Investors should always follow certain rules before buying or selling a stock. Some of the parameters can be earnings growth, sales and volume growth, margins sustenance and market share increase.
Mutual fund (MF) managers were net sellers in equities and net buyers in the debt segment in the September quarter. MFs pulled out nearly Rs 20,000 crore from the equity segment and were net buyers of about Rs 60,000 crore in the debt segment, data shows. Indian market rose steadily in the September quarter. The Nifty50 added about 1,000 points and recorded gains of more than 9 percent during the period.
Fund managers raised stake sequentially in marquee names such as TCS, Infosys, HCL Technologies, Maruti, ITC, Wipro, Nestle India, Adani Green Bajaj Finserv, Britannia, ONGC, BPCL and M&M.
However, what grabbed the attention was their new-found love for the small and midcap names. Mutual funds raised stake in 53 stocks that rose 100-500 percent from March-end to October-end.
Stocks that more than doubled investors’ wealth include JSW Steel, Thyrocare Technologies, Zensar Technologies, Persistent Systems, Mphasis, JK Cement, Uflex, Granules India, Firstsource Solutions, KPIT Technologies, Tata Communications and Ramco Systems.
The June quarter earnings were not as bad as was expected at the beginning of the earnings season. Apart from strong management commentary, stable micro and macro cues also laid the foundation of a risk-on rally.
Small & midcaps that underperformed for the past two years came into the limelight after SEBI's called for multi-cap funds to be true to the label and green shoots in the economy highlighted their potential.
“The broader market has underperformed since 2018 with some of the quality names in the segment facing a similar spillover effect in price. This provided an opportunity for the investors, including the fund managers, to tap in the segment given a favourable risk-reward trade-off with a higher margin of safety compared to large-cap companies that were trading at a higher valuation,” Dinesh Rohira, Founder, CEO 5nance.com, told Moneycontrol.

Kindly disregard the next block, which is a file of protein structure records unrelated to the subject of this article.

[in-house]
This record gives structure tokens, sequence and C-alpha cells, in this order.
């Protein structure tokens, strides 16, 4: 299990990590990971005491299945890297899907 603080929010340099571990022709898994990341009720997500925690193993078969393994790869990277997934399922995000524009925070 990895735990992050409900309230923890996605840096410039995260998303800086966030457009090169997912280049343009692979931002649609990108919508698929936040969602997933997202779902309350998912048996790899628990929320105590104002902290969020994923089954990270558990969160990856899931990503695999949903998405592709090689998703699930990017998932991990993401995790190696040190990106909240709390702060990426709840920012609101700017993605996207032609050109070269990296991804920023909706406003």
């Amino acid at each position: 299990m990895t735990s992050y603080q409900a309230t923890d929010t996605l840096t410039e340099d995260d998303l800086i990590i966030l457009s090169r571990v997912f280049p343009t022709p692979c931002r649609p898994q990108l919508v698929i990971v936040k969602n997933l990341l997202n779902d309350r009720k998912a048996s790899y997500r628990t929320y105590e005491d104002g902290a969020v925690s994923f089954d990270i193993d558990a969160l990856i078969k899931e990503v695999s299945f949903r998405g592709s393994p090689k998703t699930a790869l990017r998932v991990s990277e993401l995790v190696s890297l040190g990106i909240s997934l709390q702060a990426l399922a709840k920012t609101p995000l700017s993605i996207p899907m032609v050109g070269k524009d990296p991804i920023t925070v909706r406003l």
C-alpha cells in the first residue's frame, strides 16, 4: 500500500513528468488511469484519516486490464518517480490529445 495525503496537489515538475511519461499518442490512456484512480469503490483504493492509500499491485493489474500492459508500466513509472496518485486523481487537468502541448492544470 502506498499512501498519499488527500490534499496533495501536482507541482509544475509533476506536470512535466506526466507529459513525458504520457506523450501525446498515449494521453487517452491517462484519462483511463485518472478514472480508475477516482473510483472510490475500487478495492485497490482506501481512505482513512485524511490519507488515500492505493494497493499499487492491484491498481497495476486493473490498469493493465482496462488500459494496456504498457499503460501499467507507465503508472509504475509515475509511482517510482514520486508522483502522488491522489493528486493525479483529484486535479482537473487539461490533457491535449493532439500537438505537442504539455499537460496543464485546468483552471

“Further on the hindsight, the majority of the fund managers might be realigning the portfolio in the multicap category as per SEBI’s recent circular which favours small and midcap companies,” he said.
What should investors do?
Investors should always follow certain rules before making a buy or a sell decision. Some of the parameters are earnings growth, sales and volume growth, margins sustenance and expansion, and market share increase.
“Share price's short-term big moves are cheered by investors, but ultimately one has to be consistent in making money. Some stocks rise to great heights at times due to temporary reasons, and some due to sustainable development by new products, new technology, Capex completion driven high sales achievement,” Pritam Deuskar, Founder of Wealthyvia.com told Moneycontrol.
“Investor should gauge a company on two categories: 1. Transient multibagger 2. Consistent company. If a small-cap is driven by temporary sector opportunity with sudden and non-sustainable margins or sales growth, it can be transient,” he said.
If the company has been consistent, business by nature is big and if it is making progress in terms of fixed assets' growth, debt reduction, margin sustainability, and growth with the addition of volumes, clients, orders with ROE ROCE improvements, then it can be a consistent category, Deuskar said.
A factor like fund managers' activity should not be studied in silo but it should be taken on a holistic approach that defines the base of investments. Fund managers' activity along with the participation of FII/DII should be one layer to screen the stocks, experts said.
“After understanding the risk-taking capacity, investors should evaluate the companies in terms of their earnings growth which is the ultimate component in price action. A stable earnings growth in the past coupled with a strong outlook for the future growth prospect will help understand the investment thesis,” says Rohira of 5nance.com.
“It is equally important to evaluate the strength and capacity of the management running the company which should be backed by strong corporate governance. Also, understand the competitive advantage of product, and understand the leverage position of the company, and its capacity to service the obligations by evaluating the cash flow strength,” he said.
Disclaimer: The views and investment tips expressed by experts on Moneycontrol.com are their own and not those of the website or its management. Moneycontrol.com advises users to check with certified experts before taking any investment decisions.